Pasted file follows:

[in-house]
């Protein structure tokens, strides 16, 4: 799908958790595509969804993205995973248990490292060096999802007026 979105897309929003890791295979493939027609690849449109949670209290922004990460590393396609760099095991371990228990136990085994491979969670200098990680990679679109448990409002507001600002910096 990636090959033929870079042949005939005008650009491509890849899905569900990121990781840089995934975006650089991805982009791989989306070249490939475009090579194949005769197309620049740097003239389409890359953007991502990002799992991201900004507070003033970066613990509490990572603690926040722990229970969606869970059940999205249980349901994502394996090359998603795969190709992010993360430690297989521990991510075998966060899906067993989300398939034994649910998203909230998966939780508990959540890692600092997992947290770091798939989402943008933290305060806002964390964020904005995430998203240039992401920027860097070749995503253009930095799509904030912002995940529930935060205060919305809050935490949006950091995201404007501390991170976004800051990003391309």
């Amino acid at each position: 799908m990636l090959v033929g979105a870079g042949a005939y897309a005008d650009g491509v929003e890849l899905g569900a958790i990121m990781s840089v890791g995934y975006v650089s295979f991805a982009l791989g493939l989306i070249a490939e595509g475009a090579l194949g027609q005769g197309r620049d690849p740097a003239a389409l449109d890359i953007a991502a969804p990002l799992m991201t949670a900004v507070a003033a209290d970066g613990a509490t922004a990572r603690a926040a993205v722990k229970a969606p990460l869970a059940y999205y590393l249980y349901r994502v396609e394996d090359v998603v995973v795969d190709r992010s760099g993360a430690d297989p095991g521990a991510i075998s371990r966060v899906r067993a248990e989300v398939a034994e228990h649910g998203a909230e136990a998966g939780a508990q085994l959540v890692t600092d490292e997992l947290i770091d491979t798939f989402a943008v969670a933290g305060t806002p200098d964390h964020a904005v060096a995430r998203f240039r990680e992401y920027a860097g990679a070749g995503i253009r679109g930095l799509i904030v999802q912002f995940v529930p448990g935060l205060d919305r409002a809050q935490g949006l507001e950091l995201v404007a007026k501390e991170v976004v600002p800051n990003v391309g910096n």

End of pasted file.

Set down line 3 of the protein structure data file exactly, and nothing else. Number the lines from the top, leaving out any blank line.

């Amino acid at each position: 799908m990636l090959v033929g979105a870079g042949a005939y897309a005008d650009g491509v929003e890849l899905g569900a958790i990121m990781s840089v890791g995934y975006v650089s295979f991805a982009l791989g493939l989306i070249a490939e595509g475009a090579l194949g027609q005769g197309r620049d690849p740097a003239a389409l449109d890359i953007a991502a969804p990002l799992m991201t949670a900004v507070a003033a209290d970066g613990a509490t922004a990572r603690a926040a993205v722990k229970a969606p990460l869970a059940y999205y590393l249980y349901r994502v396609e394996d090359v998603v995973v795969d190709r992010s760099g993360a430690d297989p095991g521990a991510i075998s371990r966060v899906r067993a248990e989300v398939a034994e228990h649910g998203a909230e136990a998966g939780a508990q085994l959540v890692t600092d490292e997992l947290i770091d491979t798939f989402a943008v969670a933290g305060t806002p200098d964390h964020a904005v060096a995430r998203f240039r990680e992401y920027a860097g990679a070749g995503i253009r679109g930095l799509i904030v999802q912002f995940v529930p448990g935060l205060d919305r409002a809050q935490g949006l507001e950091l995201v404007a007026k501390e991170v976004v600002p800051n990003v391309g910096n």